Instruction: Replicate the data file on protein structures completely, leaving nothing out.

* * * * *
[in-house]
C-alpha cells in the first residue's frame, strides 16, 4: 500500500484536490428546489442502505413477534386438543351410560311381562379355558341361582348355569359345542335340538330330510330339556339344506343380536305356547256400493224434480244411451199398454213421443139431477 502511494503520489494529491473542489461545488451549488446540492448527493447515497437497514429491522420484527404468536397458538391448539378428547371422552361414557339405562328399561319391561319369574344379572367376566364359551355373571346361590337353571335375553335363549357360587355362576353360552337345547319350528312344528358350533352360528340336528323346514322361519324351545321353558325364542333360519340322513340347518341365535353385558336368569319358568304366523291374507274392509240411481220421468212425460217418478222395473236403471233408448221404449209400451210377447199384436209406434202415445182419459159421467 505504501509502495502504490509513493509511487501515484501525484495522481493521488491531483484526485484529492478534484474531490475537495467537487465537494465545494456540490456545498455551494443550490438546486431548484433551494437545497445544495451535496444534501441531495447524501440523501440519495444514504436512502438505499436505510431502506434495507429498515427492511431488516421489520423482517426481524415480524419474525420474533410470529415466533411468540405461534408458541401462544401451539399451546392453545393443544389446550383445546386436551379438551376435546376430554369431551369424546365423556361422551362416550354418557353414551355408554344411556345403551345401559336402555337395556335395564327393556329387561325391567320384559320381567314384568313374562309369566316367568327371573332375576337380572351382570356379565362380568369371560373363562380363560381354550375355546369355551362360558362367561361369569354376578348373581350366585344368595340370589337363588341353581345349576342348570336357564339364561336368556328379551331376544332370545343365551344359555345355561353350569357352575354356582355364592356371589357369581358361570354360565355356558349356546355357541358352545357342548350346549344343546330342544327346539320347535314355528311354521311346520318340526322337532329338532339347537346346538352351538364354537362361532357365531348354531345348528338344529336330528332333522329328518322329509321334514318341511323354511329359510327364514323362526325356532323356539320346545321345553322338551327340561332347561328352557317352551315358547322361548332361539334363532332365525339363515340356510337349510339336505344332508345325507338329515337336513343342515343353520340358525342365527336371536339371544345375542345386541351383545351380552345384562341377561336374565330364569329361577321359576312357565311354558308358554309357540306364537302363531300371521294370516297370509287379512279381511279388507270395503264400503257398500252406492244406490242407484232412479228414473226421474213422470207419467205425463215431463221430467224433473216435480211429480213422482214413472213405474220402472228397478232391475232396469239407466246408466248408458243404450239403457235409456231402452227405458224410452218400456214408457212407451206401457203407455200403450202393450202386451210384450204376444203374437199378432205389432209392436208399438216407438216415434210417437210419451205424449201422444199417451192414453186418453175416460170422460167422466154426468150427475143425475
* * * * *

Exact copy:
[in-house]
C-alpha cells in the first residue's frame, strides 16, 4: 500500500484536490428546489442502505413477534386438543351410560311381562379355558341361582348355569359345542335340538330330510330339556339344506343380536305356547256400493224434480244411451199398454213421443139431477 502511494503520489494529491473542489461545488451549488446540492448527493447515497437497514429491522420484527404468536397458538391448539378428547371422552361414557339405562328399561319391561319369574344379572367376566364359551355373571346361590337353571335375553335363549357360587355362576353360552337345547319350528312344528358350533352360528340336528323346514322361519324351545321353558325364542333360519340322513340347518341365535353385558336368569319358568304366523291374507274392509240411481220421468212425460217418478222395473236403471233408448221404449209400451210377447199384436209406434202415445182419459159421467 505504501509502495502504490509513493509511487501515484501525484495522481493521488491531483484526485484529492478534484474531490475537495467537487465537494465545494456540490456545498455551494443550490438546486431548484433551494437545497445544495451535496444534501441531495447524501440523501440519495444514504436512502438505499436505510431502506434495507429498515427492511431488516421489520423482517426481524415480524419474525420474533410470529415466533411468540405461534408458541401462544401451539399451546392453545393443544389446550383445546386436551379438551376435546376430554369431551369424546365423556361422551362416550354418557353414551355408554344411556345403551345401559336402555337395556335395564327393556329387561325391567320384559320381567314384568313374562309369566316367568327371573332375576337380572351382570356379565362380568369371560373363562380363560381354550375355546369355551362360558362367561361369569354376578348373581350366585344368595340370589337363588341353581345349576342348570336357564339364561336368556328379551331376544332370545343365551344359555345355561353350569357352575354356582355364592356371589357369581358361570354360565355356558349356546355357541358352545357342548350346549344343546330342544327346539320347535314355528311354521311346520318340526322337532329338532339347537346346538352351538364354537362361532357365531348354531345348528338344529336330528332333522329328518322329509321334514318341511323354511329359510327364514323362526325356532323356539320346545321345553322338551327340561332347561328352557317352551315358547322361548332361539334363532332365525339363515340356510337349510339336505344332508345325507338329515337336513343342515343353520340358525342365527336371536339371544345375542345386541351383545351380552345384562341377561336374565330364569329361577321359576312357565311354558308358554309357540306364537302363531300371521294370516297370509287379512279381511279388507270395503264400503257398500252406492244406490242407484232412479228414473226421474213422470207419467205425463215431463221430467224433473216435480211429480213422482214413472213405474220402472228397478232391475232396469239407466246408466248408458243404450239403457235409456231402452227405458224410452218400456214408457212407451206401457203407455200403450202393450202386451210384450204376444203374437199378432205389432209392436208399438216407438216415434210417437210419451205424449201422444199417451192414453186418453175416460170422460167422466154426468150427475143425475